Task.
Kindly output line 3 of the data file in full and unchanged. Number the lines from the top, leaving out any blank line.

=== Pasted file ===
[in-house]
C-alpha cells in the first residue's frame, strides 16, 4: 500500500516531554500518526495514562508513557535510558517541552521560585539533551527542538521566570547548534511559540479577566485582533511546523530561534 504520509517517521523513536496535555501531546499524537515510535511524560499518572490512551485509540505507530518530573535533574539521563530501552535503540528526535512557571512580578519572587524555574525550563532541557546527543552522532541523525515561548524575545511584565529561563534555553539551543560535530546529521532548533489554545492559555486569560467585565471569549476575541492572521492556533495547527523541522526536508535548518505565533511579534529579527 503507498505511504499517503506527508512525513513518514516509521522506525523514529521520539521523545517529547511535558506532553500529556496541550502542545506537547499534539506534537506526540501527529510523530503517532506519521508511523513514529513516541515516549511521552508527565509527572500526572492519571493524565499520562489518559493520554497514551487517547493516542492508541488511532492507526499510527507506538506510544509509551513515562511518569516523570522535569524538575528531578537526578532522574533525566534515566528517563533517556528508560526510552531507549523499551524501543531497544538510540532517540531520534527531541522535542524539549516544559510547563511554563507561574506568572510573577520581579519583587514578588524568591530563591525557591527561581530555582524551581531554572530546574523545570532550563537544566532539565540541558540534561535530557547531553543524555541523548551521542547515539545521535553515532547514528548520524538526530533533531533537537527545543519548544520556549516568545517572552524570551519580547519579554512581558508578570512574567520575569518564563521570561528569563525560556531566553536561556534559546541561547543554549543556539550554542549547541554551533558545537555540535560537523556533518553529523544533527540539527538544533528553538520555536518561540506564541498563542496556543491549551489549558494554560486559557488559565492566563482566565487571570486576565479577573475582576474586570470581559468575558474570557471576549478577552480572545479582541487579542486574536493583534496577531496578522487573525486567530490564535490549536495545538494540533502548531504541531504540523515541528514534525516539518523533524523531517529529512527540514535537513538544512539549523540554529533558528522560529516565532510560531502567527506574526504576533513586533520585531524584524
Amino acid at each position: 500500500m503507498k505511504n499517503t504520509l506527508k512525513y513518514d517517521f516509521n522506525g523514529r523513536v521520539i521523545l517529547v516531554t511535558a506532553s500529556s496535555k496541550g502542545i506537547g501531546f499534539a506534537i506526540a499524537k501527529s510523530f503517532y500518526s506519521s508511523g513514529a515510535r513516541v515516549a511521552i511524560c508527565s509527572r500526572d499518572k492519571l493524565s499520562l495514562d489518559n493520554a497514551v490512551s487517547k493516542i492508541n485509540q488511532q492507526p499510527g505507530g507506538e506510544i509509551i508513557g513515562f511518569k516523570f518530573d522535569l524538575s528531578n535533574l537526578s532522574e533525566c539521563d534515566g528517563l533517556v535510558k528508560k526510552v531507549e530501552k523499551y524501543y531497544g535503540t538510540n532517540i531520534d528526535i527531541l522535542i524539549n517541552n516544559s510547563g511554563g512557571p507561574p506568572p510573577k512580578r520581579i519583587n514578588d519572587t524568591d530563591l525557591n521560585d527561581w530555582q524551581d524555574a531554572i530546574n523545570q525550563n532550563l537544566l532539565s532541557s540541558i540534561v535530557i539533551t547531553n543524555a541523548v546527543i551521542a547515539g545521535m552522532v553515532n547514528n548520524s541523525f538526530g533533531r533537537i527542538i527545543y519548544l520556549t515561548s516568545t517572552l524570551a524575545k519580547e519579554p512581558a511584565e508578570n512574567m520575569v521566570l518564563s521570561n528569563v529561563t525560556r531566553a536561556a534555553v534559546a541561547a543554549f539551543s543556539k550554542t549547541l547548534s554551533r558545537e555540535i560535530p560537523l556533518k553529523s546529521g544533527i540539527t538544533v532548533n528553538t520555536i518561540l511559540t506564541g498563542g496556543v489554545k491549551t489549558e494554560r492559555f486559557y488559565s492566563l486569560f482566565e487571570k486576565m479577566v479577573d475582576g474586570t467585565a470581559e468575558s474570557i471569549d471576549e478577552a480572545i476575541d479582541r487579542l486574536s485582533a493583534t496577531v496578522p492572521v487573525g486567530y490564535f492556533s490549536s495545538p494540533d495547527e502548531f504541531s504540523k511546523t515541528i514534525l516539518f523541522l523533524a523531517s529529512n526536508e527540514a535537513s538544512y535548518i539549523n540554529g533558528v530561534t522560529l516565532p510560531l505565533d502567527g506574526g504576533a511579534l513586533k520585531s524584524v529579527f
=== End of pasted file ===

Amino acid at each position: 500500500m503507498k505511504n499517503t504520509l506527508k512525513y513518514d517517521f516509521n522506525g523514529r523513536v521520539i521523545l517529547v516531554t511535558a506532553s500529556s496535555k496541550g502542545i506537547g501531546f499534539a506534537i506526540a499524537k501527529s510523530f503517532y500518526s506519521s508511523g513514529a515510535r513516541v515516549a511521552i511524560c508527565s509527572r500526572d499518572k492519571l493524565s499520562l495514562d489518559n493520554a497514551v490512551s487517547k493516542i492508541n485509540q488511532q492507526p499510527g505507530g507506538e506510544i509509551i508513557g513515562f511518569k516523570f518530573d522535569l524538575s528531578n535533574l537526578s532522574e533525566c539521563d534515566g528517563l533517556v535510558k528508560k526510552v531507549e530501552k523499551y524501543y531497544g535503540t538510540n532517540i531520534d528526535i527531541l522535542i524539549n517541552n516544559s510547563g511554563g512557571p507561574p506568572p510573577k512580578r520581579i519583587n514578588d519572587t524568591d530563591l525557591n521560585d527561581w530555582q524551581d524555574a531554572i530546574n523545570q525550563n532550563l537544566l532539565s532541557s540541558i540534561v535530557i539533551t547531553n543524555a541523548v546527543i551521542a547515539g545521535m552522532v553515532n547514528n548520524s541523525f538526530g533533531r533537537i527542538i527545543y519548544l520556549t515561548s516568545t517572552l524570551a524575545k519580547e519579554p512581558a511584565e508578570n512574567m520575569v521566570l518564563s521570561n528569563v529561563t525560556r531566553a536561556a534555553v534559546a541561547a543554549f539551543s543556539k550554542t549547541l547548534s554551533r558545537e555540535i560535530p560537523l556533518k553529523s546529521g544533527i540539527t538544533v532548533n528553538t520555536i518561540l511559540t506564541g498563542g496556543v489554545k491549551t489549558e494554560r492559555f486559557y488559565s492566563l486569560f482566565e487571570k486576565m479577566v479577573d475582576g474586570t467585565a470581559e468575558s474570557i471569549d471576549e478577552a480572545i476575541d479582541r487579542l486574536s485582533a493583534t496577531v496578522p492572521v487573525g486567530y490564535f492556533s490549536s495545538p494540533d495547527e502548531f504541531s504540523k511546523t515541528i514534525l516539518f523541522l523533524a523531517s529529512n526536508e527540514a535537513s538544512y535548518i539549523n540554529g533558528v530561534t522560529l516565532p510560531l505565533d502567527g506574526g504576533a511579534l513586533k520585531s524584524v529579527f